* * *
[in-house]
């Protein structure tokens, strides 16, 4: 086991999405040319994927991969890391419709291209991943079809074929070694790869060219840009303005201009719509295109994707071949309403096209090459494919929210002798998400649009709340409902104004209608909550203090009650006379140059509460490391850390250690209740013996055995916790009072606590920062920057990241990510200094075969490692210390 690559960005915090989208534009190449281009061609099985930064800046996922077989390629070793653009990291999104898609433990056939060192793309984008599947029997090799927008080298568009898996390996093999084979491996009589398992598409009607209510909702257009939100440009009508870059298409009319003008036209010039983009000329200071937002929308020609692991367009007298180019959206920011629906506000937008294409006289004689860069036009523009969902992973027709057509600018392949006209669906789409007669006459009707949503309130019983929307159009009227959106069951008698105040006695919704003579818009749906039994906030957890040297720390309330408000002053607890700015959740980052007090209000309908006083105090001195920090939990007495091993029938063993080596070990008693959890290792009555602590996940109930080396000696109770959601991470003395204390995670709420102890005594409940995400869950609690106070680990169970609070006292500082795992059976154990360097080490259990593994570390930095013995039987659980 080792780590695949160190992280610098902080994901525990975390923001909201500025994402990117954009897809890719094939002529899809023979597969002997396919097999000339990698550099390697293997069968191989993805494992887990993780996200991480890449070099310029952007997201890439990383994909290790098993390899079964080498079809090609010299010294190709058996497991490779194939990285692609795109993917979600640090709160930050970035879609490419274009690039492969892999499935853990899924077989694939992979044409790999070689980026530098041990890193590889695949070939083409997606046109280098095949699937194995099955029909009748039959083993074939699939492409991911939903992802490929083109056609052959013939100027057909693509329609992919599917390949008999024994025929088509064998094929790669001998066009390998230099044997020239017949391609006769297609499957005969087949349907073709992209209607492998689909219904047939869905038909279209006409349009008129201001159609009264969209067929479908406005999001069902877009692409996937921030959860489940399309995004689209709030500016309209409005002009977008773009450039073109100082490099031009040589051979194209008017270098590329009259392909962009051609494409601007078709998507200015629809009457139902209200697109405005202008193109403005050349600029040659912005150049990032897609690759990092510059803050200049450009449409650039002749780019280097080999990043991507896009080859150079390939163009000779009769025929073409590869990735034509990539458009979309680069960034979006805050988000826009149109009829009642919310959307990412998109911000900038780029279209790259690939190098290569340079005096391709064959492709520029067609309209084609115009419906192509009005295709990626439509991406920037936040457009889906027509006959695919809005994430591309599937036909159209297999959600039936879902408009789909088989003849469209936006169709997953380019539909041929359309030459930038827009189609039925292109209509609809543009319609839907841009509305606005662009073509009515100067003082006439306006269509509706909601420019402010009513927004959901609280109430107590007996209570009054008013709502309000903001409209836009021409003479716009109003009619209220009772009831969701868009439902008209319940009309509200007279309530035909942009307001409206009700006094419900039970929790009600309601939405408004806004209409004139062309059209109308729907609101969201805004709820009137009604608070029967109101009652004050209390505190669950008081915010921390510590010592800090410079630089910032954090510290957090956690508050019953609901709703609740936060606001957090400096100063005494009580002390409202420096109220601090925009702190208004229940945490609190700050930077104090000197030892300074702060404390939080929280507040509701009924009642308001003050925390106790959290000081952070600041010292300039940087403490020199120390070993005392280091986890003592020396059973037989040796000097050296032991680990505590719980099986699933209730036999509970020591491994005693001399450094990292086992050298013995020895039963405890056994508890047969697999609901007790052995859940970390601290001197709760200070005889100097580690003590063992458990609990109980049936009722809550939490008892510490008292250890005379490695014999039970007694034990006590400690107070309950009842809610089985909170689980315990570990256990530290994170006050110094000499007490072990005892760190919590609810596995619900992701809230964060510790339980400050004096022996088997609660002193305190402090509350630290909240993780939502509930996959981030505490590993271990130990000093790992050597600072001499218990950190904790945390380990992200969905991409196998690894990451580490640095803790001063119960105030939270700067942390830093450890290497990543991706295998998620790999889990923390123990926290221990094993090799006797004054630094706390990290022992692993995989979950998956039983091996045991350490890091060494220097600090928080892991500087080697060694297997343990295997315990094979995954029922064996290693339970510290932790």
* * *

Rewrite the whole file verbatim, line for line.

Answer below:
[in-house]
């Protein structure tokens, strides 16, 4: 086991999405040319994927991969890391419709291209991943079809074929070694790869060219840009303005201009719509295109994707071949309403096209090459494919929210002798998400649009709340409902104004209608909550203090009650006379140059509460490391850390250690209740013996055995916790009072606590920062920057990241990510200094075969490692210390 690559960005915090989208534009190449281009061609099985930064800046996922077989390629070793653009990291999104898609433990056939060192793309984008599947029997090799927008080298568009898996390996093999084979491996009589398992598409009607209510909702257009939100440009009508870059298409009319003008036209010039983009000329200071937002929308020609692991367009007298180019959206920011629906506000937008294409006289004689860069036009523009969902992973027709057509600018392949006209669906789409007669006459009707949503309130019983929307159009009227959106069951008698105040006695919704003579818009749906039994906030957890040297720390309330408000002053607890700015959740980052007090209000309908006083105090001195920090939990007495091993029938063993080596070990008693959890290792009555602590996940109930080396000696109770959601991470003395204390995670709420102890005594409940995400869950609690106070680990169970609070006292500082795992059976154990360097080490259990593994570390930095013995039987659980 080792780590695949160190992280610098902080994901525990975390923001909201500025994402990117954009897809890719094939002529899809023979597969002997396919097999000339990698550099390697293997069968191989993805494992887990993780996200991480890449070099310029952007997201890439990383994909290790098993390899079964080498079809090609010299010294190709058996497991490779194939990285692609795109993917979600640090709160930050970035879609490419274009690039492969892999499935853990899924077989694939992979044409790999070689980026530098041990890193590889695949070939083409997606046109280098095949699937194995099955029909009748039959083993074939699939492409991911939903992802490929083109056609052959013939100027057909693509329609992919599917390949008999024994025929088509064998094929790669001998066009390998230099044997020239017949391609006769297609499957005969087949349907073709992209209607492998689909219904047939869905038909279209006409349009008129201001159609009264969209067929479908406005999001069902877009692409996937921030959860489940399309995004689209709030500016309209409005002009977008773009450039073109100082490099031009040589051979194209008017270098590329009259392909962009051609494409601007078709998507200015629809009457139902209200697109405005202008193109403005050349600029040659912005150049990032897609690759990092510059803050200049450009449409650039002749780019280097080999990043991507896009080859150079390939163009000779009769025929073409590869990735034509990539458009979309680069960034979006805050988000826009149109009829009642919310959307990412998109911000900038780029279209790259690939190098290569340079005096391709064959492709520029067609309209084609115009419906192509009005295709990626439509991406920037936040457009889906027509006959695919809005994430591309599937036909159209297999959600039936879902408009789909088989003849469209936006169709997953380019539909041929359309030459930038827009189609039925292109209509609809543009319609839907841009509305606005662009073509009515100067003082006439306006269509509706909601420019402010009513927004959901609280109430107590007996209570009054008013709502309000903001409209836009021409003479716009109003009619209220009772009831969701868009439902008209319940009309509200007279309530035909942009307001409206009700006094419900039970929790009600309601939405408004806004209409004139062309059209109308729907609101969201805004709820009137009604608070029967109101009652004050209390505190669950008081915010921390510590010592800090410079630089910032954090510290957090956690508050019953609901709703609740936060606001957090400096100063005494009580002390409202420096109220601090925009702190208004229940945490609190700050930077104090000197030892300074702060404390939080929280507040509701009924009642308001003050925390106790959290000081952070600041010292300039940087403490020199120390070993005392280091986890003592020396059973037989040796000097050296032991680990505590719980099986699933209730036999509970020591491994005693001399450094990292086992050298013995020895039963405890056994508890047969697999609901007790052995859940970390601290001197709760200070005889100097580690003590063992458990609990109980049936009722809550939490008892510490008292250890005379490695014999039970007694034990006590400690107070309950009842809610089985909170689980315990570990256990530290994170006050110094000499007490072990005892760190919590609810596995619900992701809230964060510790339980400050004096022996088997609660002193305190402090509350630290909240993780939502509930996959981030505490590993271990130990000093790992050597600072001499218990950190904790945390380990992200969905991409196998690894990451580490640095803790001063119960105030939270700067942390830093450890290497990543991706295998998620790999889990923390123990926290221990094993090799006797004054630094706390990290022992692993995989979950998956039983091996045991350490890091060494220097600090928080892991500087080697060694297997343990295997315990094979995954029922064996290693339970510290932790």